The Sirens

I call this group/behaviour the Sirens because, like the mythological creatures, they lure others in to a trap. For example, they may talk about how delicious the dessert menu looks, how they have been craving cheesecake all week. When it comes time to order, feigning indecision, they insist that everyone else order first and then, at the very last moment, decline. The satisfaction here is knowing now that others will be eating more than they have and again signalling their superior ‘control’.  

The Compensators

Whether it comes at the start or the end of the meal Compensators make a public statement about ‘working off’ their food, of the need to undo the harm of eating. Comments like:

‘I’m gonna have to go for the longest run in the morning!’

‘It’s a good thing I did spin this afternoon!’

They may not have under-eaten but this kind of comment makes clear that the speaker has or will have a calorie deficit compared to the other diners and suggests that everyone else should emulate their behaviour.  

What’s The Problem?

The reason this kind of behaviour concerns me is because of the psychological repercussions. Imperceptible at first, with time the behaviours can bed in to become an established pattern.

To start with Competitive Undereating habitualises the judgement of self and others. Silent disapproval becomes second nature. It means that even (or especially) when sitting down to eat everyone at the table is being quietly assessed and critiqued. It creates anxiety (which in itself impairs digestion) and prevents full enjoyment of the meal. It gets in the way of real, healthy social interaction. Competitive Undereating comes between people because, ultimately, the attention is focused back on the self. Whatever the other people are doing or eating you are always thinking about how it relates to, reflects on or affects you.

Secondly, it consumes thinking and is a colossal waste time, energy and creativity.

Third, Competitive Undereating can trigger and perpetuate eating disorders, and hinder recovery. It can be incredibly difficult for someone in recovery to start to rebuild a healthy relationship with food if they continue to be exposed to Competitive Undereating or judgement about their food choices. Not least of all because comparing your food intake to someone else’s ignores biological, metabolic, genetic, hormonal and lifestyle differences between you.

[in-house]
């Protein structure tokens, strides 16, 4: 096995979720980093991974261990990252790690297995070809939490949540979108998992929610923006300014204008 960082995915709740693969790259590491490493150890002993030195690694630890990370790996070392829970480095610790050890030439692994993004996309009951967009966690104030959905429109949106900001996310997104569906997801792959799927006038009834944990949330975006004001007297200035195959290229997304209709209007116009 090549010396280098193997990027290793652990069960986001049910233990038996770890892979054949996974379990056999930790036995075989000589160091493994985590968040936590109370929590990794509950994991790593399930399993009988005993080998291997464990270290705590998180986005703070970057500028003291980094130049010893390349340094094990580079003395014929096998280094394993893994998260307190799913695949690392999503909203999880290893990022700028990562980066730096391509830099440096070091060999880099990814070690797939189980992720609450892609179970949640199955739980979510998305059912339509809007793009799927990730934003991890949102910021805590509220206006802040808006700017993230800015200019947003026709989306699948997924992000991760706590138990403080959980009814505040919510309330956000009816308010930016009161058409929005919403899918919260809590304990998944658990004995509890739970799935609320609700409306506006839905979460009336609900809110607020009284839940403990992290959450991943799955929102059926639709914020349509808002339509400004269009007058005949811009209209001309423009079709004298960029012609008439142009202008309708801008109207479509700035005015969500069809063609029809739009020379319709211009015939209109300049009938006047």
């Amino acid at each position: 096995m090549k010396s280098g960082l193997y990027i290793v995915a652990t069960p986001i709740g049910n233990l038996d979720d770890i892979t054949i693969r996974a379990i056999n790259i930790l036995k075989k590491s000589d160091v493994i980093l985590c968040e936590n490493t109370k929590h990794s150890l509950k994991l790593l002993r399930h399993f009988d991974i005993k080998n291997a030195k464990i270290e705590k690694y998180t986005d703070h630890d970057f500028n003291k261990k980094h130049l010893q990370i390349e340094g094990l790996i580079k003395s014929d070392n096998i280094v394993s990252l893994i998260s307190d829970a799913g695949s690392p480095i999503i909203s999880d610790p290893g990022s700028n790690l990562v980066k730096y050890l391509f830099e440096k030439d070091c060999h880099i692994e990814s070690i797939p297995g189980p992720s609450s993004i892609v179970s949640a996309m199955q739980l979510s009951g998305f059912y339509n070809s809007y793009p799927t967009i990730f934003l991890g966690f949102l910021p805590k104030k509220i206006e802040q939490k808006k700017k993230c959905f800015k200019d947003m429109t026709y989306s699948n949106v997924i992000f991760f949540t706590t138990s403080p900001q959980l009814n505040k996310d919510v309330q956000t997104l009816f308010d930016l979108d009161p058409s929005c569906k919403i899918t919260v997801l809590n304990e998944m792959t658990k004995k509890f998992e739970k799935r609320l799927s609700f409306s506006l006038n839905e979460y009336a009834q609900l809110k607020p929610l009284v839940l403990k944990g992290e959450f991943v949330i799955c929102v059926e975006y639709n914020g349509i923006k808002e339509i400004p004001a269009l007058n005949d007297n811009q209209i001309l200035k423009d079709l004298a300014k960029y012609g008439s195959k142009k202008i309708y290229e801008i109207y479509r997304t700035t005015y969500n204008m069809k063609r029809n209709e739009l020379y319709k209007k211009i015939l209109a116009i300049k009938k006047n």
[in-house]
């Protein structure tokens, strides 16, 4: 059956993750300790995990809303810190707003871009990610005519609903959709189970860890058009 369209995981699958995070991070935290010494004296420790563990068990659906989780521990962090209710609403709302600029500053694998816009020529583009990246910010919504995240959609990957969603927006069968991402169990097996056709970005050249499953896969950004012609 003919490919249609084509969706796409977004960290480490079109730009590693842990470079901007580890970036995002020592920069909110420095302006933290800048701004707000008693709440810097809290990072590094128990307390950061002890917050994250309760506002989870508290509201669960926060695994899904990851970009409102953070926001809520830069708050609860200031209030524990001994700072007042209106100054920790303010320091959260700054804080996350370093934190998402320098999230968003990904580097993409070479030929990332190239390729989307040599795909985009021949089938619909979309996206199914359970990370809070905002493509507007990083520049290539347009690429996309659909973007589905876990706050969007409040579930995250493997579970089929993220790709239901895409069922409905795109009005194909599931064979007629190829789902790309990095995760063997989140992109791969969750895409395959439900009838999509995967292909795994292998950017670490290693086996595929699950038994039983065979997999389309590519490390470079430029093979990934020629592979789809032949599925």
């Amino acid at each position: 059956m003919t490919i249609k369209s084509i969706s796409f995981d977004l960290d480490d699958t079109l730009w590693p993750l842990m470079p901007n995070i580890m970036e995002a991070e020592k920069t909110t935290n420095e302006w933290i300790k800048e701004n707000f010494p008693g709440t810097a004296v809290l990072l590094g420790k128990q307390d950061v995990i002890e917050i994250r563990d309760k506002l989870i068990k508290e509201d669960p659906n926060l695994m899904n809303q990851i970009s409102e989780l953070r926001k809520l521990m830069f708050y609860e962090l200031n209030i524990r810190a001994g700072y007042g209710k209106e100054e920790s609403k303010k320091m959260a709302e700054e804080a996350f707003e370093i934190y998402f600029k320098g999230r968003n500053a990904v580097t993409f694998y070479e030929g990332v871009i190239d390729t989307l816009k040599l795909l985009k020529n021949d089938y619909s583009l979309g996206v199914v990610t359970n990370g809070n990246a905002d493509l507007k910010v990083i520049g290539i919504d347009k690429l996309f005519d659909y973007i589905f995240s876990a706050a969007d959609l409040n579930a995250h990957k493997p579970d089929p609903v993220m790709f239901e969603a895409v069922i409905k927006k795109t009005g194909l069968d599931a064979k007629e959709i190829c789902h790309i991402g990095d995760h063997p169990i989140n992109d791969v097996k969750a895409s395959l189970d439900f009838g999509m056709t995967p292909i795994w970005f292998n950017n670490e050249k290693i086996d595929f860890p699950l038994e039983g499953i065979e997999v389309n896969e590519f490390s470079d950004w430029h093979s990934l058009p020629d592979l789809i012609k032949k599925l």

Competitive-Under-Eating looks harmless but it can lay the foundations for deeper problems with food, eating and self-esteem. If you recognise yourself or someone close to you as a Competitive Under-Eater it can be helpful to remind yourself that what you eat does not affect other people and vice versa. It’s dinner. It’s not a competition.

 

If you think you might have a problem with your relationship with food it may be helpful to talk to a professional. Psychologists and registered nutritionists who specialise in Intuitive or Mindful Eating can help you develop a more relaxed, natural relationship with food.

Depression is a Whole-Body Disorder. Why Don’t We Treat It Like One?

Today marks the start of Mental Health Awareness Week in the UK. In previous years the campaign has explored the experiences of living with mental illness, social stigma and support resources. This year the focus has changed from living with illness to asking why so few of us are thriving psychologically. Why are so many of us in ‘survival mode’? It’s an approach that invites us to look at the wider factors influencing mental health on a sub-clinical level. When most of the people who experience depressive or anxious symptoms will not or cannot access treatment it is important to understand other viable and effective avenues for intervention.

This broader theme of what it means to ‘thrive’ reflects a growing appreciation that disorders such as depression are not simply ‘brain-based’ but are biological and psychological responses to social, environmental and lifestyle factors. Just a few days ago a review of 20 years of depression research concluded:

“…one thing is for sure: depression, and mental health problems in general, can no longer be seen only as disorders of the mind, or indeed only as disorders of the brain. The strong impact of the immune system on emotions and behaviour demonstrates that mental health is the health of the whole body.”

Two years ago the Lancet Psychiatry released a statement editorial highlighting that ‘nutrition is as important to psychiatry as it is to cardiology’ and advocated that nutritional status and dietary intervention should be considered when assessing a person’s mental health condition. The recent publication of the ‘SMILES’ Trial was the first study to elucidate diet as a causal factor in depression. Mood improvement in this study was not a factor of weight loss and while this particular study did not assess these parameters it is likely that the improvement was due to a reduction in systemic inflammation, as has been highlighted by a number of observational and RCT trials.

Inflammation is the immune system’s response to illness or injury, which, amongst other things, involves the release of small molecules called cytokines by immune cells. Typically, the inflammatory response is brief and begins to recede when the tissues start to heal. However, a number of stressful external factors also induce inflammation and the secretion of pro-inflammatory cytokines including: early life adversity, traumatic events, chronic work stress, poor diet, obesity and a sedentary lifestyle. When stress is sustained so is inflammation and this state of low-level chronic inflammation is implicated in a range of diseases including heart disease, Type 2 diabetes, Alzheimer’s Disease, and depression. Blood levels of inflammatory cytokines correlate with the severity of depression that patients report. In one trial non-depressed participants were injected with a substance called endotoxin, a toxin found in the cell walls of bacteria that the immune system recognises as harmful. The participants who were injected with endotoxin not only saw an increase in their levels of cytokines but reported significantly increased anxiety, depressed mood and loss of pleasure (a symptom of depression). The participants who received the placebo did not report these mood effects.